There was, perhaps still is, an annual tribute by the SFPD at the site of the shooting. Every year at the same time, the street would be blocked off, a fleet of police cars would stop and flash their lights during a moment of silence. I'd see the officers responsible for saving my life. I'd see familiar faces, former neighbors, and friends and relatives of the officers and those affected. I attended the first 5 years, at which time a plaque was erected on the corner. The few times I've been in the neighborhood since, I've visited the memorial plaque and paused for brief reflection.

On January 24, 2001, California State Senator Diane Feinstein introduced the James Guelff Body Armor Act, named for the first officer on the scene who wasn't as fortunate to have survived. It was eventually renamed the James Guelff and Chris McCurley Body Armor Act of 2001, signed into Federal law November 2, 2002, making it illegal for violent felons to possess body armor.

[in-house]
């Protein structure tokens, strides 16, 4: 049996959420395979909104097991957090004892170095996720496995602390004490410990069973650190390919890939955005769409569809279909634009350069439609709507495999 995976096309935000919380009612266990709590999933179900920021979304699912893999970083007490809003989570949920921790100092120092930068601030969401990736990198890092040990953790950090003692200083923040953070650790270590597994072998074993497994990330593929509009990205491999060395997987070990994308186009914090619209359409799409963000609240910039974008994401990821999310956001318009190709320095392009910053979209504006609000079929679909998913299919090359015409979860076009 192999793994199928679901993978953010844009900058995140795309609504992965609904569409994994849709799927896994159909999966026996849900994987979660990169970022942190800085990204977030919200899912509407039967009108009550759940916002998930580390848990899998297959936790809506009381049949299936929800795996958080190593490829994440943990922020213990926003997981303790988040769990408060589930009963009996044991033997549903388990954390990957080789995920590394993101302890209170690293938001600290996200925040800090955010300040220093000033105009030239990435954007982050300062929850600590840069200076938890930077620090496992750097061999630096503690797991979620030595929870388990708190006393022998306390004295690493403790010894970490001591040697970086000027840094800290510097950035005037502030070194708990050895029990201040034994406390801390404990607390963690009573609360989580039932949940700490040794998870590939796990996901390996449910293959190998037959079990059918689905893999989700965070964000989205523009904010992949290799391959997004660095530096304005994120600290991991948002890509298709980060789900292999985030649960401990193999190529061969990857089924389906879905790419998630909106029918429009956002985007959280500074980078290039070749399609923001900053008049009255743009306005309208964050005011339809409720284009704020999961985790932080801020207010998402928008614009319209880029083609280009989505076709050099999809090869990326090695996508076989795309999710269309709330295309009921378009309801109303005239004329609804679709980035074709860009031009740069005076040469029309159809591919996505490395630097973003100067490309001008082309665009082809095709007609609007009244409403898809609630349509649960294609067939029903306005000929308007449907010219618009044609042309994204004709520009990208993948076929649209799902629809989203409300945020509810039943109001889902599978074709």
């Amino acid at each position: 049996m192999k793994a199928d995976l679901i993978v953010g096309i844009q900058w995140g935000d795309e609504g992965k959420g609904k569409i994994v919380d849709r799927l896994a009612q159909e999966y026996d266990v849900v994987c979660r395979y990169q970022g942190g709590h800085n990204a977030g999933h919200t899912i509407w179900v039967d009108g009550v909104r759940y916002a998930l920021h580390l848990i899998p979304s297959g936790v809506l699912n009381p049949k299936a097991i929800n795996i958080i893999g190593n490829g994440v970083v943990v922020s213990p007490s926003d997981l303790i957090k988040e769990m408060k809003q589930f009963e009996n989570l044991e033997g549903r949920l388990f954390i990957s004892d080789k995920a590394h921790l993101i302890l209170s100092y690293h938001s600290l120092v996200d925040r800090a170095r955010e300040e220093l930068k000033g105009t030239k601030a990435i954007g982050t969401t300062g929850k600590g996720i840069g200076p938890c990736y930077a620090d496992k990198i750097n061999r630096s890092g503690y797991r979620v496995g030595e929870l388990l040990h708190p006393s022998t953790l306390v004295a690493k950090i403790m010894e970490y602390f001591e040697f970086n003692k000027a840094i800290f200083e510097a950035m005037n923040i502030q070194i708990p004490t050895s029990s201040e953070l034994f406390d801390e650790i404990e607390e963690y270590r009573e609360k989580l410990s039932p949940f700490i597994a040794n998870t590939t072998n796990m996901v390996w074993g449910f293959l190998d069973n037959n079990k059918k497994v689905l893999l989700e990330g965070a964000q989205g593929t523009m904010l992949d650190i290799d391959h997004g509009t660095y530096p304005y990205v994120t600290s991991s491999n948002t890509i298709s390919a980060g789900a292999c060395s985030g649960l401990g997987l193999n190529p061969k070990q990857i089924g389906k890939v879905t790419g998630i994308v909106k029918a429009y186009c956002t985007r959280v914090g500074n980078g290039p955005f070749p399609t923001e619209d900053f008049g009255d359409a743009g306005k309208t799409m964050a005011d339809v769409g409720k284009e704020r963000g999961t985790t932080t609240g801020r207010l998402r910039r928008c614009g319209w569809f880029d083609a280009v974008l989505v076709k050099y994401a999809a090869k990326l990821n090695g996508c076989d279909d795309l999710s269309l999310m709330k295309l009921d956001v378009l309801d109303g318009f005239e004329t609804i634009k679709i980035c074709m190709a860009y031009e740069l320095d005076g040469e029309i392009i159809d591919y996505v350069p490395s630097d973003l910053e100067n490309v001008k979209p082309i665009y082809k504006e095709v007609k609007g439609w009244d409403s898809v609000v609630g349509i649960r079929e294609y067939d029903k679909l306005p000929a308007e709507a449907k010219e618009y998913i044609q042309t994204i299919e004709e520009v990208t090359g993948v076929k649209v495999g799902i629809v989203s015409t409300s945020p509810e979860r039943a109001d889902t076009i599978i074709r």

Is what I experienced some sort of blessing in disguise? No, not really. Although they've lessened over the years, I still have occasional nightmares. If the foley work is a little too good on a film or the sound effects for a show a little too close to the real thing, or even from loud noises in general, my heart races and I'm in instant terror, transported back in time where I sat fearing for my life.

I will say it was my most lucky day of all. I survived. I'm stronger. I'm alive. Those with me on this journey will just have to expect the unexpected weepy moment from me on occasion. And understand why I jump higher than most when startled. But, really, I'm okay, underneath it all.

1 comment:

Anonymous said...

This was very well done, and honestly the only detailed account of this incident that can be found on the web. As it turned out, you and I moved to Pacific Heights on exactly the same date and I'm still here in the same place. Thank you.